Few wrinkles adorned the face of John who sat with coal black hair scribbling at each meeting. He was the recording secretary of the group and year after year, he wrote down everything anyone said at every meeting, no matter how pertinent, no matter how asinine. He never judged or commented on his script, and rarely, if ever, paraphrased. His notes contained exact quotes and verbatim testimony of each spoken word, and infinite detail of every act committed by this local group. John was more than this group, and I, deserved. He never spoke much, never argued with anyone, and was truly a nice man. One evening when we met at a regular meeting, he mentioned that it was his birthday. When I asked how old, I was shocked when he said, “Seventy-five.” We were sitting next to each other at the officers table and began chatting about a number of subjects like where we grew up, where we worked and so on. The subject drifted to World War II and invariably I mentioned that I admired the fighting prowess of Patton’s army. “Old Blood and Guts,” I said, “If you had the blood, he had the guts.” John let me know that he admired him too. I asked him if he thought those under his command felt that way. He turned, looked at me through tired eyes and said, “I know I did! I was a tank commander in the Third Army.”
I was stunned. For several moments, I sat there trying to picture this kind, gentle man in a tank commander’s uniform, sitting atop a tank turret, fighting the Germans. I asked if he ever met Patton. He said he was there for the famous apology Patton delivered after slapping a dogface for battle fatigue, but he also told a story about the cold, icy morning he met “the old man” face-to-face.
During the Third Army’s march across France and into Germany, the tank commanders were responsible for ten tanks each, all following each other in a column when not in battle, and each platoon of tanks gathered together to make camp each evening to rest for the next day’s movements. One evening, bad weather was predicted and as promised, the Third Army was met with an early evening freezing rain. Next morning, the tanks, trucks, jeeps, roads and trees were all covered with a thin coat of clear ice. When the platoons of tanks attempted to mount the old country road they were traveling, disaster struck. Tanks slid all over the road and most ended up in the ditches running parallel along the roadway. John, however, grew up in rural Pennsylvania where ice storms and freezing rain were a common occurrence. Early that evening, the lieutenant from Pennsylvania ordered his maintenance crew to weld “tits” or bits of scrap metal onto the chevrons of the tank tracks, an old trick he learned from his father who did the same thing on old track machines and steel-wheeled tractors at home. That cold and icy morning, John’s platoon of tanks fired up their engines and slowly climbed onto the ice-covered road.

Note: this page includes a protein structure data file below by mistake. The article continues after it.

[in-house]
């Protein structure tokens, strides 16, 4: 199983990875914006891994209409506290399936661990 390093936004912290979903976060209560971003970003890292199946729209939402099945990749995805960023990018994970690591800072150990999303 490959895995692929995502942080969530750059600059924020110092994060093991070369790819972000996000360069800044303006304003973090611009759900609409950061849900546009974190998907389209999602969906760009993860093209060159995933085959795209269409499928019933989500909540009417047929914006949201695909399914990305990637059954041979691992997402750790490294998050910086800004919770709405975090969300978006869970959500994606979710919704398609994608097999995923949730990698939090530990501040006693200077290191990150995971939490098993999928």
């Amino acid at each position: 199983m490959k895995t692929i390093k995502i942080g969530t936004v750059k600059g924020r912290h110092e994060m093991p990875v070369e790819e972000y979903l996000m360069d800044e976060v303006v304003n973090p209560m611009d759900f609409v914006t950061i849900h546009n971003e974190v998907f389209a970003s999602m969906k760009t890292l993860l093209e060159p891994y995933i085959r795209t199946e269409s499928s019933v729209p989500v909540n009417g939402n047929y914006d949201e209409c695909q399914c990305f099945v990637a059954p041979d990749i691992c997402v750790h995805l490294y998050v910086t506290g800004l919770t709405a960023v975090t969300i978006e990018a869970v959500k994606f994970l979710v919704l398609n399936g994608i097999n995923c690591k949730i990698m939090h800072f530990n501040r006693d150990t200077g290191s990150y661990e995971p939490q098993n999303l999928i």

None of the other platoons were making any headway, as the tanks and equipment slid all over and off the road. Military rules dictated that a platoon commander must ask permission to pass another platoon, which meant that John would ride his tank to the front of each platoon to ask its commander to pass, then radio his tanks to make their way forward. Slowly, John’s tank track “ice tits” allowed him to safely pass one platoon of tanks after another. Most of the other commanders conveyed their fear not of the ice, but of Patton’s rage due to the traction-less weather conditions. John light-heartedly promised to put in a good word for them, should he see Patton.
Finally, John’s tank platoon reached a chaotic intersection full of gee-jawed tanks, trucks and jeeps. Standing in the middle of the intersection was Lieutenant General George S. Patton screaming orders and directing traffic. John needed permission to pass though the intersection, but how do you ask the General himself? John waved his platoon down and ordered his driver to slowly creep into the intersection. Patton, dressed in full regalia, including his long beige overcoat and ivory-handled pistols, glared at John. John told his driver to halt.
“Lieutenant!! Do you know where the hell you’re going?” Patton yelled.
“Yes, sir!” John barked.
“Well, you’re the only dumb bastard moving, so get the hell through here, Lieutenant!” Patton yelled back.
“Yes, I met Patton that day, and even spoke to him.” John said to me with smile.
But as the old adage goes, War is hell! A few days later, during a skirmish outside a French town, a Panzer fired a shell that penetrated John’s tank. The shell skittered around the inside of the turret and John thought everyone was lucky to be alive until he saw the driver . . . his head missing, hands and feet still operating the controls. His tank was also involved in several close calls, where shells hit his tank, but didn’t penetrate the armor. John met Patton, but he met the enemy as well. I looked into his tired eyes as he told the tales . . . and I respected this old man who not only fought for our freedom against a heinous dictator, but spoke of the events as if it was just another day at the office. No bragging, no mention of heroes, no regrets, no tears . . . just a guy sent off to a foreign land to fight a horrible fight and return intact and alive.